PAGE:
Overview of eye injuries in the emergency department
- Matthew F Gardiner, MD
Matthew F Gardiner, MD
- Assistant Professor of Ophthalmology
- Harvard Medical School
- Section Editors
- Susan B Torrey, MD
Susan B Torrey, MD
- Section Editor — Pediatric Resuscitation; Pediatric Trauma
- Director, Division of Pediatric Emergency Medicine
- Associate Professor of Emergency Medicine and Pediatrics (Clinical)
- NYU School of Medicine
- Jonathan Trobe, MD
Jonathan Trobe, MD
- Section Editor — Ophthalmology
- Professor of Ophthalmology and Visual Sciences
- Professor of Neurology
- University of Michigan Kellogg Eye Center
- Deputy Editor
- James F Wiley, II, MD, MPH
James F Wiley, II, MD, MPH
- Senior Deputy Editor — UpToDate
- Deputy Editor — Adult and Pediatric Emergency Medicine
- Deputy Editor — Primary Care Sports Medicine (Adolescents and Adults)
- Clinical Professor of Pediatrics and Emergency Medicine/Traumatology
- University of Connecticut School of Medicine
This topic provides an overview of eye injuries. The approach to eye injuries and emergent evaluation and management of open globe injuries are discussed separately:
Eye injury includes trauma to the eye (ocular trauma), the orbit (periocular trauma), or both. The initial approach to eye injury, as with any trauma, must involve careful triage. Because the eyes are located near vital the intracranial space, the cervical spine, and the airway, life-threatening injuries involving these structures need to be considered prior to assessing periocular and ocular damage. (See "Initial management of trauma in adults" and "Trauma management: Approach to the unstable child".)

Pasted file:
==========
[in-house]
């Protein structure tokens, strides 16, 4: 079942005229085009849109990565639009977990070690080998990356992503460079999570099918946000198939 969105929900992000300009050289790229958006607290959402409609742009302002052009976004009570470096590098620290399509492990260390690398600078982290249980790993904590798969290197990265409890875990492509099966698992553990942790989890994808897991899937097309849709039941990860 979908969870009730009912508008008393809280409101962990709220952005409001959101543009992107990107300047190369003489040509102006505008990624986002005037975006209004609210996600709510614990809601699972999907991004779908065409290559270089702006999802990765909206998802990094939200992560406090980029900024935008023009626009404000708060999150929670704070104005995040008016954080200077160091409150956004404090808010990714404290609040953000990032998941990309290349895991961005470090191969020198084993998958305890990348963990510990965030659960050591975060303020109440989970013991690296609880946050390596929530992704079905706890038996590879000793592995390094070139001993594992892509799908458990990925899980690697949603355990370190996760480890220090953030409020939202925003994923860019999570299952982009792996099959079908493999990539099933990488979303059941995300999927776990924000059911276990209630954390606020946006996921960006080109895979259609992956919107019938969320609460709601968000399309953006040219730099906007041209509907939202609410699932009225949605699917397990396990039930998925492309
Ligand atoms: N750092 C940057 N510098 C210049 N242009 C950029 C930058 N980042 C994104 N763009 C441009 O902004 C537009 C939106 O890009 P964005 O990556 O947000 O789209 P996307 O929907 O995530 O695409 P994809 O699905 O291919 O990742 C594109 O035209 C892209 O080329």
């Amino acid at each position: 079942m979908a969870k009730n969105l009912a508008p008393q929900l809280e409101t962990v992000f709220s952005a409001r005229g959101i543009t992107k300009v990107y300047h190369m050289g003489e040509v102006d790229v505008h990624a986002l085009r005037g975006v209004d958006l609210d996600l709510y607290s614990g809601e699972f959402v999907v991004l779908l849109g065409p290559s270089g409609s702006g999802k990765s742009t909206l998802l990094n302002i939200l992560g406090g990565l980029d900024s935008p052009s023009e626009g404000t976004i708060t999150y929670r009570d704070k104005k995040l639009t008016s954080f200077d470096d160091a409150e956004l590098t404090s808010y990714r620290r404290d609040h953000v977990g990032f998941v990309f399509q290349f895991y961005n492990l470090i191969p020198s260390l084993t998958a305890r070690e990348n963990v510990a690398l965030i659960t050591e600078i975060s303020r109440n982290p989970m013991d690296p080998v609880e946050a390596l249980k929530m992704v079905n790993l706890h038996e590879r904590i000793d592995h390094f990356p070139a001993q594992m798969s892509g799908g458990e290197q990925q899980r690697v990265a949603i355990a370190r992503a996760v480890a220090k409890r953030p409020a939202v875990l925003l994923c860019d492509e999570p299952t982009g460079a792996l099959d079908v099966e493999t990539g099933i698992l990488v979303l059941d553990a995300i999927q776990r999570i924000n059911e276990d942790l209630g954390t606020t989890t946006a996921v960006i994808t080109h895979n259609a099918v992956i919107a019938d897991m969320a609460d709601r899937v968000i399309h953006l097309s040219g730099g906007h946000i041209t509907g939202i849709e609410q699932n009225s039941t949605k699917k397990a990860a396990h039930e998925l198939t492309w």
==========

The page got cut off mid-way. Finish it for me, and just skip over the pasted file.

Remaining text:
Once life-threatening injuries are excluded or identified and treated, the emergency clinician should identify threats to vision using a focused history and an organized approach (algorithm 1). A systematic approach to the evaluation of patients with eye injuries will lead to the rapid recognition and treatment of vision-threatening conditions including caustic eye exposures, orbital compartment syndrome (OCS), and open-globe injuries. (See "Approach to eye injuries in the emergency department", section on 'Approach'.)
- Lima V, Burt B, Leibovitch I, et al. Orbital compartment syndrome: the ophthalmic surgical emergency. Surv Ophthalmol 2009; 54:441.
- Traumatic retrobulbar hemorrhage. In: The Wills Eye Manual: Office and Emergency Room Diagnosis and Treatment of Eye Disease, 5th edition, Ehlers JP, Shah CP (Eds), Lippincott Williams & Wilkins, Philadelphia 2008. p.30.
- Sun MT, Chan WO, Selva D. Traumatic orbital compartment syndrome: importance of the lateral canthomy and cantholysis. Emerg Med Australas 2014; 26:274.
- Vassallo S, Hartstein M, Howard D, Stetz J. Traumatic retrobulbar hemorrhage: emergent decompression by lateral canthotomy and cantholysis. J Emerg Med 2002; 22:251.
- Vitreous hemorrhage. In: The Wills Eye Manual: Office and Emergency Room Diagnosis and Treatment of Eye Disease, 5th edition, Ehlers JP, Shah CP (Eds), Lippincott Williams & Wilkins, Philadelphia 2008. p.296.
- Retina. In: The Wills Eye Manual: Office and Emergency Room Diagnosis and Treatment of Eye Disease, 5th edition, Ehlers JP, Shah CP (Eds), Lippincott Williams & Wilkins, Philadelphia 2008. p.274.
- Trauma. In: The Wills Eye Manual: Office and Emergency Room Diagnosis and Treatment of Eye Disease, 5th edition, Ehlers JP, Shah CP (Eds), Lippincott Williams & Wilkins, Philadelphia 2008. p.12.
- Andrews BT, Jackson AS, Nazir N, et al. Orbit fractures: Identifying patient factors indicating high risk for ocular and periocular injury. Laryngoscope 2016; 126 Suppl 4:S5.
- Patel MM, Chee YE, Eliott D. Choroidal rupture: a review. Int Ophthalmol Clin 2013; 53:69.
- Papakostas TD, Yonekawa Y, Skondra D, Vavvas DG. Traumatic chorioretinal rupture (sclopetaria). Int Ophthalmol Clin 2013; 53:119.
- VISION-THREATENING CONDITIONS
- Ocular chemical burns
- Orbital compartment syndrome
- - Clinical manifestations
- - Management
- Lateral canthotomy and inferior cantholysis
- Open globe injury
- Traumatic hyphema
- Vitreous hemorrhage
- Retinal trauma
- Optic nerve injury
- Periocular injuries that threaten vision
- COMMON CONDITIONS
- Eyelid lacerations
- Corneal abrasions and foreign bodies
- Conjunctival injury
- Orbital fractures
- OTHER CONDITIONS
- Lens subluxation or dislocation
- Choroidal injury